Gameloft somehow seems to squeeze more out of a mobile phone than most other developers. With Tom Clancy's Splinter Cell, it continues that pattern, showing the most impressive console-to-mobile port we've seen to date.
Just like in the console and PC versions, you are Sam Fisher. Ex-CIA, ex-Navy Seal, you've been recruited by the National Security Agency to carry out missions too sensitive for the US government to officially sanction. Through six levels and more than three difficulty settings, you've got to avoid mines, swing over pits, climb and jump over obstacles, dodge lasers, and, of course, sneak past or terminate guards all in pursuit of various shady objectives.
Unlike the console and PC versions, the mobile game (which I played on the Motorola T720) is not a one-shot-one-kill kind of game. You can take a couple of bullets and a mine explosion before dying. The mobile version's puzzles aren't nearly as complex as those in the bigger games. This is a platformer, not a 3D world, so missions are very linear and your objectives are usually lying right on the ground. In the mobile game, guards aren't very bright. Standing on a box just above the guard's eyes yields you complete invisibility.
However, Gameloft has packed the most important stuff into mobile Splinter Cell. Sam's movement, whether he's crouching, swinging, or drawing his gun, is smooth and detailed. The lighting of each screen and each level is crucial to consider if you want to finish the game with the highest rating. And killing, while always an option, is not the point of this game. The most fun parts of the game are when you duck into a doorway and then you emerge as a guard passes and put a sleeper hold on him from behind. It's also fun to drop from high platforms onto a guard patrolling below.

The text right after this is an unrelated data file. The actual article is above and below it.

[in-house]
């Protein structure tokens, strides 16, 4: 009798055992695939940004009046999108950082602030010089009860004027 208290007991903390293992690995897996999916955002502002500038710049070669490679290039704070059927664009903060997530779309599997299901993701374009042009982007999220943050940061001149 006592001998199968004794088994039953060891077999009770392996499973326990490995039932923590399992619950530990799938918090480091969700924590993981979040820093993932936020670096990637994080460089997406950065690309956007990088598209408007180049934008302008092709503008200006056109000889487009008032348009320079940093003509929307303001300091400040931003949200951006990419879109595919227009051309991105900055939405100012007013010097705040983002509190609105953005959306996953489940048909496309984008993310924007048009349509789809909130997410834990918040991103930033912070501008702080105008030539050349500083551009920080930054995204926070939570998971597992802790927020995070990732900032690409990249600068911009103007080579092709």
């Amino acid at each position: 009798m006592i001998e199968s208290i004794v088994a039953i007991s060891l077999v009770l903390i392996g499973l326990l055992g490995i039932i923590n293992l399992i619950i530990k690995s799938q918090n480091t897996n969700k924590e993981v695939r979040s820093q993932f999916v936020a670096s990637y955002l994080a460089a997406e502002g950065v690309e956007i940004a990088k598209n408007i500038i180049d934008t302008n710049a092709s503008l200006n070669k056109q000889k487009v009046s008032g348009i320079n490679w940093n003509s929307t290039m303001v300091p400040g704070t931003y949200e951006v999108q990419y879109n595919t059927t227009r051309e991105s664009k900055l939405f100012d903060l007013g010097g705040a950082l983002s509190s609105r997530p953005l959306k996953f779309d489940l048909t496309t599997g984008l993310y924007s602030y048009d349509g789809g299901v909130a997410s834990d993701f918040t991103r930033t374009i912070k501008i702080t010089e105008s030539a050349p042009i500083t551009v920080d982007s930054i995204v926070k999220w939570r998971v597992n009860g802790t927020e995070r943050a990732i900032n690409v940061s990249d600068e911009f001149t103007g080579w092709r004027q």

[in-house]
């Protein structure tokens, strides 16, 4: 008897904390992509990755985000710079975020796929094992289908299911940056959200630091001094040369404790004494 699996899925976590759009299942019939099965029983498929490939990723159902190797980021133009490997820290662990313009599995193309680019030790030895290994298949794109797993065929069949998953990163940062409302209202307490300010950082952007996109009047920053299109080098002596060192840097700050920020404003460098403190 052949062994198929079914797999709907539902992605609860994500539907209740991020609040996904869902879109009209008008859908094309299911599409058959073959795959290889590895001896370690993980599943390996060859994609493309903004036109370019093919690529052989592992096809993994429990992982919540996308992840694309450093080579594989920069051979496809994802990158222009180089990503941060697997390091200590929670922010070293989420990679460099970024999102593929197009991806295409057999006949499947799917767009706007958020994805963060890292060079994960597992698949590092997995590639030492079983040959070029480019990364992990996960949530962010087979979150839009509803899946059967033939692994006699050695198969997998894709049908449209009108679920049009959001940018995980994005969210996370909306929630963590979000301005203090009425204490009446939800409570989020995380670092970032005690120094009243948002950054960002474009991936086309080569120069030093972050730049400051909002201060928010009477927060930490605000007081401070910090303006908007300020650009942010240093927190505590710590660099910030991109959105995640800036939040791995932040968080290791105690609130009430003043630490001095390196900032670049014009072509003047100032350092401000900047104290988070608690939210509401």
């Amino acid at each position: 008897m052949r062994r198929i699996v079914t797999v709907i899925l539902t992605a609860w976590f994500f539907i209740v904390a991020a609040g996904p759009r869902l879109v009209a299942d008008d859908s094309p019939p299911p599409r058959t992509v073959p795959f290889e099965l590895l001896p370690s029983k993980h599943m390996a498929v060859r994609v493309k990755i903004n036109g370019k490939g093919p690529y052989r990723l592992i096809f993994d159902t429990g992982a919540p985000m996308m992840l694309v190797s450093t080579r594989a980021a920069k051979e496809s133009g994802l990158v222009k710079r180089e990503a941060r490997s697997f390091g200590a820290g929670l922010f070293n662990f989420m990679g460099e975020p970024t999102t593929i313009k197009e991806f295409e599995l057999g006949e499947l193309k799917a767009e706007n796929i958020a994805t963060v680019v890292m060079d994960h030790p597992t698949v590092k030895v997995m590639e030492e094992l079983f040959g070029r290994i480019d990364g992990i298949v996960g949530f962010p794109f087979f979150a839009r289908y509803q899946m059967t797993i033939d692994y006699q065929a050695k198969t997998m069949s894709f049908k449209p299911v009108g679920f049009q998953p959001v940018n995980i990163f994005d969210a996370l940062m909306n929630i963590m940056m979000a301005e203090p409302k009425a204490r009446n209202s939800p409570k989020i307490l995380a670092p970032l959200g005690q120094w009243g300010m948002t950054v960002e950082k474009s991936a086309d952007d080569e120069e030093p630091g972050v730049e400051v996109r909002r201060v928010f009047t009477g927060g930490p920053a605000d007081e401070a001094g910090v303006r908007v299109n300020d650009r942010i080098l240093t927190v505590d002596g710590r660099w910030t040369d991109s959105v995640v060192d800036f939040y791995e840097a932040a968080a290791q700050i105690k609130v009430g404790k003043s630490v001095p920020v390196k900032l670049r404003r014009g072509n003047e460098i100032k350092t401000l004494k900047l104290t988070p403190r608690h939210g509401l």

The levels are remarkably varied (again, for the wireless platform), and the graphics on the Motorola T720 are consistently impressive. The oil rig level is brilliant orange after the first underground missions.
With only six missions, it's hard to imagine how long a game like this could hold your attention. Consider that each mission takes between two and 20 minutes on the easiest setting. Harder difficulty levels give guards more body armor, let them call in alarms, and allow them to crouch down and fire at you. Add those challenges to the implicit goal of avoiding detection throughout the mission, and there's a lot of gameplay to be had. This is one of those rare titles where the developers considered everything. Splinter Cell for the Motorola T720 is the best console-to-mobile port yet.